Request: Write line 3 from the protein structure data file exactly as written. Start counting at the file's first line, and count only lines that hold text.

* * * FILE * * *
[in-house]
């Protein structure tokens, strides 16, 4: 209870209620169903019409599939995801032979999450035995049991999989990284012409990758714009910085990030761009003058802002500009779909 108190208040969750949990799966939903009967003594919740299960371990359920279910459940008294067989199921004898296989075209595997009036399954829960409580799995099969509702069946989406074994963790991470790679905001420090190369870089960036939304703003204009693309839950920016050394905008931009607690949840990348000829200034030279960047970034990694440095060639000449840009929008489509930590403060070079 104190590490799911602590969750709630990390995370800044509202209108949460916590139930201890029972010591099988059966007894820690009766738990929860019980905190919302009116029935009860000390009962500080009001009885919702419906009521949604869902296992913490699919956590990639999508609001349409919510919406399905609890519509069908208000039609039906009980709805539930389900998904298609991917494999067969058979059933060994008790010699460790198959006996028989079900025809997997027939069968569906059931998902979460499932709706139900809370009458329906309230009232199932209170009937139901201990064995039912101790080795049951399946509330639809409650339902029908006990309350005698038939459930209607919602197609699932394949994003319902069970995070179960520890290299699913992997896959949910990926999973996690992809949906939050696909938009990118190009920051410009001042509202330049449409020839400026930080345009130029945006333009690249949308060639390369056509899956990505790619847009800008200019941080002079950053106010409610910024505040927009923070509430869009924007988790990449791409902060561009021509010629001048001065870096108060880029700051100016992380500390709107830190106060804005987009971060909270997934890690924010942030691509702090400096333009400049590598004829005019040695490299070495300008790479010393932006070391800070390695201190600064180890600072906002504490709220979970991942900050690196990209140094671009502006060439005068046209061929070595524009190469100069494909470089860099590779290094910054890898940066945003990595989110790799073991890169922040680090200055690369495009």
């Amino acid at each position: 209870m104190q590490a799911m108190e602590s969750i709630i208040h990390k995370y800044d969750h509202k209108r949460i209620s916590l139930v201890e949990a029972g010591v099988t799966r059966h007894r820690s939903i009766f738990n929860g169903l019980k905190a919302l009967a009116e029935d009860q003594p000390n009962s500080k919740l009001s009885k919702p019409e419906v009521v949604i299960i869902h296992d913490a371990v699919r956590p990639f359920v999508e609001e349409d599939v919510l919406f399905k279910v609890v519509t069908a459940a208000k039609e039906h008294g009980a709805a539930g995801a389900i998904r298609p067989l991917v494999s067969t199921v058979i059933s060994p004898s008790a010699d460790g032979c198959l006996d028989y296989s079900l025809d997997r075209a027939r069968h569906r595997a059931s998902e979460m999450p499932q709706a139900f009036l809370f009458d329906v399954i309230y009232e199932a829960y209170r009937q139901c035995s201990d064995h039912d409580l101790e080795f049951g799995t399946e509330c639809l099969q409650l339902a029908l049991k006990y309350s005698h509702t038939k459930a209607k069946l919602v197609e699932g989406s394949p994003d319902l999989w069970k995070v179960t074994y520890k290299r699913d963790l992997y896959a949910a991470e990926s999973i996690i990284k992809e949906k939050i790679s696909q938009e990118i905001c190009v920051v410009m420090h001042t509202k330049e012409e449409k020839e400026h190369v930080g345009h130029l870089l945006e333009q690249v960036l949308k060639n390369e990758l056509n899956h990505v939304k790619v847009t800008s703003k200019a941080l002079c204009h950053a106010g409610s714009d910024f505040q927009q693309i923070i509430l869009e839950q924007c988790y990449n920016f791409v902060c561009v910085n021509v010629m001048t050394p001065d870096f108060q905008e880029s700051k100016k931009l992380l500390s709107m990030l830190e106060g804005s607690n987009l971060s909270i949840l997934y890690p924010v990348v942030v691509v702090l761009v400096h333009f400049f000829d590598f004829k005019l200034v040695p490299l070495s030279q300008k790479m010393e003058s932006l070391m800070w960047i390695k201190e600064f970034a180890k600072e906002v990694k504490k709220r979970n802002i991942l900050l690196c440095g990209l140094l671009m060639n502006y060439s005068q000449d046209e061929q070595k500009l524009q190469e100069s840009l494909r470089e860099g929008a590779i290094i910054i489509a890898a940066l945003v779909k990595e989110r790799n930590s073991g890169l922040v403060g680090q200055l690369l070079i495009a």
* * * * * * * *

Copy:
């Amino acid at each position: 209870m104190q590490a799911m108190e602590s969750i709630i208040h990390k995370y800044d969750h509202k209108r949460i209620s916590l139930v201890e949990a029972g010591v099988t799966r059966h007894r820690s939903i009766f738990n929860g169903l019980k905190a919302l009967a009116e029935d009860q003594p000390n009962s500080k919740l009001s009885k919702p019409e419906v009521v949604i299960i869902h296992d913490a371990v699919r956590p990639f359920v999508e609001e349409d599939v919510l919406f399905k279910v609890v519509t069908a459940a208000k039609e039906h008294g009980a709805a539930g995801a389900i998904r298609p067989l991917v494999s067969t199921v058979i059933s060994p004898s008790a010699d460790g032979c198959l006996d028989y296989s079900l025809d997997r075209a027939r069968h569906r595997a059931s998902e979460m999450p499932q709706a139900f009036l809370f009458d329906v399954i309230y009232e199932a829960y209170r009937q139901c035995s201990d064995h039912d409580l101790e080795f049951g799995t399946e509330c639809l099969q409650l339902a029908l049991k006990y309350s005698h509702t038939k459930a209607k069946l919602v197609e699932g989406s394949p994003d319902l999989w069970k995070v179960t074994y520890k290299r699913d963790l992997y896959a949910a991470e990926s999973i996690i990284k992809e949906k939050i790679s696909q938009e990118i905001c190009v920051v410009m420090h001042t509202k330049e012409e449409k020839e400026h190369v930080g345009h130029l870089l945006e333009q690249v960036l949308k060639n390369e990758l056509n899956h990505v939304k790619v847009t800008s703003k200019a941080l002079c204009h950053a106010g409610s714009d910024f505040q927009q693309i923070i509430l869009e839950q924007c988790y990449n920016f791409v902060c561009v910085n021509v010629m001048t050394p001065d870096f108060q905008e880029s700051k100016k931009l992380l500390s709107m990030l830190e106060g804005s607690n987009l971060s909270i949840l997934y890690p924010v990348v942030v691509v702090l761009v400096h333009f400049f000829d590598f004829k005019l200034v040695p490299l070495s030279q300008k790479m010393e003058s932006l070391m800070w960047i390695k201190e600064f970034a180890k600072e906002v990694k504490k709220r979970n802002i991942l900050l690196c440095g990209l140094l671009m060639n502006y060439s005068q000449d046209e061929q070595k500009l524009q190469e100069s840009l494909r470089e860099g929008a590779i290094i910054i489509a890898a940066l945003v779909k990595e989110r790799n930590s073991g890169l922040v403060g680090q200055l690369l070079i495009a």